“Do You Think I Should Do A Human Interest Story?”: Steve Coogan, Martin Sixsmith and Philomena Lee

SteveCoogan-2JANE
I think what they did to you was evil.

PHILOMENA
No I don’t like that word.

MARTIN
No — evil’s good.
(They stare at him)

Story wise.

You can read Philomena: A Screenplay by Steve Coogan and Jeff Pope, based on the book by Martin Sixsmith, on the Weinstein Company website here. As with most published screenplays, there are some discrepancies between this and the final film. 

We’re extremely excited to be welcoming Steve Coogan at our next Seriously Entertaining event, “This Is Not A Man”, on February 24 (tickets on sale here), and delighted to be able to congratulate him on his Best Adapted Screenplay Oscar nomination for Philomena! Here we take a look at his award-winning work on the movie.

Steve Coogan and Jeff Pope’s screenplay for Philomena (dir. Stephen Frears, The Weinstein Company, 2013), was adapted from Martin Sixsmith‘s nonfiction book The Lost Child of Philomena Lee (Macmillan, 2009). It’s one of six Best Picture nominees at this year’s Academy Awards based on true events but one of only two (the other being The Wolf of Wall Street) that actively interrogates its “real-life” nature. Indeed, I’d argue that what makes Coogan and Pope’s screenplay so powerful is the tension between the simple “human interest” story Sixsmith sets out to tell and the complicated, troubling story he finds.

The film begins with a montage of news clips about Martin Sixsmith’s professional downfall. Played by Coogan, Martin’s a former BBC journalist who went to work in communications for the Blair administration but was sacked from the government following the leak of an unfortunate email exchange and forced to eat “humble pie with a side order of grovel sauce”. (This soundbite is actually from a contemporaneous BBC report, but sounds, ironically, as it it was lifted straight from an earlier Coogan project, the spoof current affairs show The Day Today). Martin is jaded, the kind of man for whom “human interest tends to be a euphemism for stories about vulnerable, weak-minded, ignorant, people to fill up the pages of newspapers read by vulnerable, weak-minded, ignorant people.” In classic Hollywood style, his assumptions and prejudices are to be overturned when he meets his “human interest” subject, Philomena Lee (Judi Dench), who fifty years previously was forced to give up her son for adoption and hasn’t seen him since.

The species of journalism represented in the film is characterised by its direct appeal to emotion, and much of the dialogue Coogan gives himself is correspondingly blunt and plot-oriented: “Why did you keep this a secret for fifty years?” he asks Philomena. This self-reflexive approach, laying bare the story’s manipulative mechanics, reveals the gap between the neat requirements of the simple “sob story” and the complexity of “real” life. People aren’t archetypes and the plot of the movie is not a movie plot.

SALLY [Sixsmith’s editor]
Who are the goodies, who are the baddies?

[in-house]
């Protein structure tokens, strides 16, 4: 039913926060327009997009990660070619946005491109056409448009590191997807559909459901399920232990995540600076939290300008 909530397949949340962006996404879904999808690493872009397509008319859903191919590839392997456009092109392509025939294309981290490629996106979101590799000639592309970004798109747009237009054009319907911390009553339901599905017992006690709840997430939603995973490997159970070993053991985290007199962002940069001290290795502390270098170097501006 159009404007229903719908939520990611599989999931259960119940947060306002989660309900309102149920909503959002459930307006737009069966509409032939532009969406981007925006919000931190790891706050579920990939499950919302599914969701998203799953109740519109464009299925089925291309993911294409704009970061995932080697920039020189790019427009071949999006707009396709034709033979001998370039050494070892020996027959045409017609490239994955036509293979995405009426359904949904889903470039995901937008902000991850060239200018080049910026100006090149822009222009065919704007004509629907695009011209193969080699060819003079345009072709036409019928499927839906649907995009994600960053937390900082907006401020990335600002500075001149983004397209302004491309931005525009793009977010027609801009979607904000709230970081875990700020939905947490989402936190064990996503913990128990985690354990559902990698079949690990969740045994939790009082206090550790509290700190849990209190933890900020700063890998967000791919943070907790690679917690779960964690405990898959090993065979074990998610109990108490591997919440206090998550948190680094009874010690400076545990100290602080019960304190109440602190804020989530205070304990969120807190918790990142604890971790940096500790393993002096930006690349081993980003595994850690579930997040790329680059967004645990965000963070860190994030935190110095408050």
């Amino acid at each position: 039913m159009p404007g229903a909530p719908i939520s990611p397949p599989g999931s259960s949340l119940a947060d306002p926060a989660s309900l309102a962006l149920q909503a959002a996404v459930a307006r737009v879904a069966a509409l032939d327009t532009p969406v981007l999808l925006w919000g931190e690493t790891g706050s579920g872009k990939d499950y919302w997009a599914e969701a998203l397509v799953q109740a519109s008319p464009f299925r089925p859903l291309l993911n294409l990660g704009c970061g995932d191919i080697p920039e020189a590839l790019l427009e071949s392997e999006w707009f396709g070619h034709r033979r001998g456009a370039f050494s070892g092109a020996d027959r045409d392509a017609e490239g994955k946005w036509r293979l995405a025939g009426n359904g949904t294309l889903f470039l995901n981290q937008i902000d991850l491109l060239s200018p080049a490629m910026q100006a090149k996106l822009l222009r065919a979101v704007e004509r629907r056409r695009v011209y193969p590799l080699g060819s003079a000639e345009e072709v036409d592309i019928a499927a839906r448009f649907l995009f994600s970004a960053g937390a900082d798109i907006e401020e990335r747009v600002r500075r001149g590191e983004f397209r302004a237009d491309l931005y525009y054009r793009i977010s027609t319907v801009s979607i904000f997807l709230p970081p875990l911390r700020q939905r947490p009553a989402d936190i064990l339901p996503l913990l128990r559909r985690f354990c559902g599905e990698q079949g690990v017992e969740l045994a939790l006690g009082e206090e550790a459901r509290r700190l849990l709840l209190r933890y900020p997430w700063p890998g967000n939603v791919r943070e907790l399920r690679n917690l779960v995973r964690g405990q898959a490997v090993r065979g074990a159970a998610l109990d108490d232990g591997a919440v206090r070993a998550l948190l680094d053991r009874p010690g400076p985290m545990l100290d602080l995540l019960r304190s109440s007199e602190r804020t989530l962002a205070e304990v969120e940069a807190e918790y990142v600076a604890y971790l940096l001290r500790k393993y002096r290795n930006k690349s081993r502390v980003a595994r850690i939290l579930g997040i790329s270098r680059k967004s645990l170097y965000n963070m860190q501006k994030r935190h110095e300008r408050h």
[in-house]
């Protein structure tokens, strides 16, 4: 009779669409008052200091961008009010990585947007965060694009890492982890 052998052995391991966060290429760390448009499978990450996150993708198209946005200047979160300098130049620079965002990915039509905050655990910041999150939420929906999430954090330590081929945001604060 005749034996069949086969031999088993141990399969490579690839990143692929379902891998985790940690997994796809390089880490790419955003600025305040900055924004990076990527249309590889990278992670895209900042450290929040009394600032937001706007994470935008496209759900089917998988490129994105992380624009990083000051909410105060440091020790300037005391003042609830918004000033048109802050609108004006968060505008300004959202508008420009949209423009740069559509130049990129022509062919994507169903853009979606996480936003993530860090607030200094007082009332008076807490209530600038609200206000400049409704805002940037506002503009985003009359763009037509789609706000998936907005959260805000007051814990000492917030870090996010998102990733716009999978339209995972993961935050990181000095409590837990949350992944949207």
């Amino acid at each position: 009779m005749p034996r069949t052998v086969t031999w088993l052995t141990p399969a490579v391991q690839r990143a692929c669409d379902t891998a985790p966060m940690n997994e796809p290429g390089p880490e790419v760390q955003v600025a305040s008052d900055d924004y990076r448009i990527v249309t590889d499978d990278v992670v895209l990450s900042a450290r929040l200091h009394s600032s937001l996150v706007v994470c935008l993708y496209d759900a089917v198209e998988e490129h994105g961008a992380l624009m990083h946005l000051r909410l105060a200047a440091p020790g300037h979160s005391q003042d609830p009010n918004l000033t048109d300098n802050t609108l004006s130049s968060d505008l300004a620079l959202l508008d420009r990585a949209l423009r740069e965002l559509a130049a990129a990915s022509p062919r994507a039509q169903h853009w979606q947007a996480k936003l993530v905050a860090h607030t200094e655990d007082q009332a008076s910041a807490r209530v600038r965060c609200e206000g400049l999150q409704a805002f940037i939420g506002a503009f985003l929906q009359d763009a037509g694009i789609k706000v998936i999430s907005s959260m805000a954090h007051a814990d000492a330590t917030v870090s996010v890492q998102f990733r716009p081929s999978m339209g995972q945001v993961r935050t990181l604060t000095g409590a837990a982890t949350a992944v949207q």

MARTIN
Erm… okay, it’s about a little old Irish lady, retired nurse, trying to find her baby son who was taken… ripped away from her at birth, by… (Suddenly comes to him) … evil nuns.
SALLY
So how does it end? (Before he can answer) — and it’s got to be really happy or really sad. What I don’t want is some in-the-middle bullshit, yeh?

Without having to issue a spoiler alert, it’s safe to say that what Martin and Philomena discover defies any such easy classification. It’s an incredible story, with coincidences and revelations that would be hard to swallow in a straightforwardly fictional film. Dramatic licence is taken (Philomena did not really join Martin on his fact-finding trip to the US, for instance), but it’s licence that Coogan describes as “ethical”. In this Guardian interview (OK, spoiler alert), he and Sixsmith discuss the process of adaptation, from life to book to film:

Both Judi Dench as Philomena and Steve Coogan as Martin bring great warmth and humour to a film that in less assured hands could have been gruelling. The scenes at Ros Cré, where Philomena raises her son for the first few years of his life, recall Peter Mullan’s The Magdalene Sisters (2002), which also covers the fate of Ireland’s “fallen women” and is a brilliant but tough watch. In an interview with USA Today, Coogan explained his different approach to the subject matter. “I wanted people to leave the cinema feeling lifted up by Philomena’s attitude about what happened to her,” he said. “[But] I didn’t want to sugarcoat it, either.” The resulting film, which is certainly painful at times, is all the more powerful for its humorous or uplifting moments, hinting at the possibility of forgiveness and redemption. In this way its style and temperament reflect something of Philomena’s own compassion. And given her story, one couldn’t ask for something more precious.

From all the team at the House of SpeakEasy, we wish Steve Coogan and Jeff Pope the very best of luck at the 86th Academy Awards on March 2!

You can buy tickets for “This Is Not A Man”, featuring Steve Coogan, Uma Thurman, Anton Sword, Tom Reiss, Dana Vachon and Susan Minot, here.

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